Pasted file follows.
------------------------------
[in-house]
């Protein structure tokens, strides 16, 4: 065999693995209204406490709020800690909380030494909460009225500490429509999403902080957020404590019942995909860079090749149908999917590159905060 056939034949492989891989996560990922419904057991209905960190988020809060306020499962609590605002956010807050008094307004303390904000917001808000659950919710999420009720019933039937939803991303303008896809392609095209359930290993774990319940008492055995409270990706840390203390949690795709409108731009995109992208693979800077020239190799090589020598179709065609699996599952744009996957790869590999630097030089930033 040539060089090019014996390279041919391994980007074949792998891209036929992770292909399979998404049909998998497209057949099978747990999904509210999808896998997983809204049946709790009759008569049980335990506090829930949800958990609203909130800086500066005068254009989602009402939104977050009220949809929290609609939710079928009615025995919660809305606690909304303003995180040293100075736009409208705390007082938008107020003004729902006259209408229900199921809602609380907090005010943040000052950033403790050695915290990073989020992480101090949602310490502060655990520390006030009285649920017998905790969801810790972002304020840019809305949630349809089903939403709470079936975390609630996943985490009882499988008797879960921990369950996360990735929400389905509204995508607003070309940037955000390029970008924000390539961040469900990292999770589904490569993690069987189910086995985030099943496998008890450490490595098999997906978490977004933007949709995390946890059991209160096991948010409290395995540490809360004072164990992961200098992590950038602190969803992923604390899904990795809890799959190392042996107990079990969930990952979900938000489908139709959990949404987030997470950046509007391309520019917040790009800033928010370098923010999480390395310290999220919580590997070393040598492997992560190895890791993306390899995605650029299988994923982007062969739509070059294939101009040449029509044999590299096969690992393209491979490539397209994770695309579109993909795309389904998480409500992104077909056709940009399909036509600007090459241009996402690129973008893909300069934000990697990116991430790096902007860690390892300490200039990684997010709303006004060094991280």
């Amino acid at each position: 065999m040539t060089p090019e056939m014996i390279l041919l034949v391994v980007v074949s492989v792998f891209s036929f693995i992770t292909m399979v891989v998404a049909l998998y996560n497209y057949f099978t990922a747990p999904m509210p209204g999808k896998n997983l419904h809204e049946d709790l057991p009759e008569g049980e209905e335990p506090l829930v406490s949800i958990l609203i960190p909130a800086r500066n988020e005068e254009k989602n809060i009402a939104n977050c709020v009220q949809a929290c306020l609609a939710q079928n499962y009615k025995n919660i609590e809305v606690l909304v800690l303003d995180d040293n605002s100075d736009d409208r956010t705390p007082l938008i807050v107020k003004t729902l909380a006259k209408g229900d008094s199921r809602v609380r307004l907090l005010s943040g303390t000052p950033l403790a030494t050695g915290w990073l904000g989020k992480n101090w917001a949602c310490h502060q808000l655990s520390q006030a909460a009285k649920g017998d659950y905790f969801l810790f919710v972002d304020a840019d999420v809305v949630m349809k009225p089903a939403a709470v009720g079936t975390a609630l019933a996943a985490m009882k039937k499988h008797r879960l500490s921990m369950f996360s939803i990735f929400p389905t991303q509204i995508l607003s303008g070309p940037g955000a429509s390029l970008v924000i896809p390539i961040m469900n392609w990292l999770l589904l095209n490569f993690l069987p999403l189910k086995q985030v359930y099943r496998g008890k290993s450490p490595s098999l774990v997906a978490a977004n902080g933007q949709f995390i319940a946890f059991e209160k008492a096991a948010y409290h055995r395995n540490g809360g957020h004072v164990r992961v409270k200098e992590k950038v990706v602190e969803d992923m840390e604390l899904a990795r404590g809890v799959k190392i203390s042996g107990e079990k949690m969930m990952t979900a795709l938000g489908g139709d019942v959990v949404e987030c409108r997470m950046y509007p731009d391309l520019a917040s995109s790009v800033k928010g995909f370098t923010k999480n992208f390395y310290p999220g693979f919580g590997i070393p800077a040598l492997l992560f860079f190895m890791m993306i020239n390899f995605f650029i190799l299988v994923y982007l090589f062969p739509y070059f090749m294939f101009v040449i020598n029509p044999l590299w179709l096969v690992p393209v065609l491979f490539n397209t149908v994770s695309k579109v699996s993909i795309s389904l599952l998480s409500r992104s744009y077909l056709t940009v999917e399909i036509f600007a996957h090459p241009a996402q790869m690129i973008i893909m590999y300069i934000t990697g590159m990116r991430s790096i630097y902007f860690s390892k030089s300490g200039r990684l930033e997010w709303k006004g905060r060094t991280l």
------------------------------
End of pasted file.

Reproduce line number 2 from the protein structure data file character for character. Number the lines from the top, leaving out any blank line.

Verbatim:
């Protein structure tokens, strides 16, 4: 065999693995209204406490709020800690909380030494909460009225500490429509999403902080957020404590019942995909860079090749149908999917590159905060 056939034949492989891989996560990922419904057991209905960190988020809060306020499962609590605002956010807050008094307004303390904000917001808000659950919710999420009720019933039937939803991303303008896809392609095209359930290993774990319940008492055995409270990706840390203390949690795709409108731009995109992208693979800077020239190799090589020598179709065609699996599952744009996957790869590999630097030089930033 040539060089090019014996390279041919391994980007074949792998891209036929992770292909399979998404049909998998497209057949099978747990999904509210999808896998997983809204049946709790009759008569049980335990506090829930949800958990609203909130800086500066005068254009989602009402939104977050009220949809929290609609939710079928009615025995919660809305606690909304303003995180040293100075736009409208705390007082938008107020003004729902006259209408229900199921809602609380907090005010943040000052950033403790050695915290990073989020992480101090949602310490502060655990520390006030009285649920017998905790969801810790972002304020840019809305949630349809089903939403709470079936975390609630996943985490009882499988008797879960921990369950996360990735929400389905509204995508607003070309940037955000390029970008924000390539961040469900990292999770589904490569993690069987189910086995985030099943496998008890450490490595098999997906978490977004933007949709995390946890059991209160096991948010409290395995540490809360004072164990992961200098992590950038602190969803992923604390899904990795809890799959190392042996107990079990969930990952979900938000489908139709959990949404987030997470950046509007391309520019917040790009800033928010370098923010999480390395310290999220919580590997070393040598492997992560190895890791993306390899995605650029299988994923982007062969739509070059294939101009040449029509044999590299096969690992393209491979490539397209994770695309579109993909795309389904998480409500992104077909056709940009399909036509600007090459241009996402690129973008893909300069934000990697990116991430790096902007860690390892300490200039990684997010709303006004060094991280």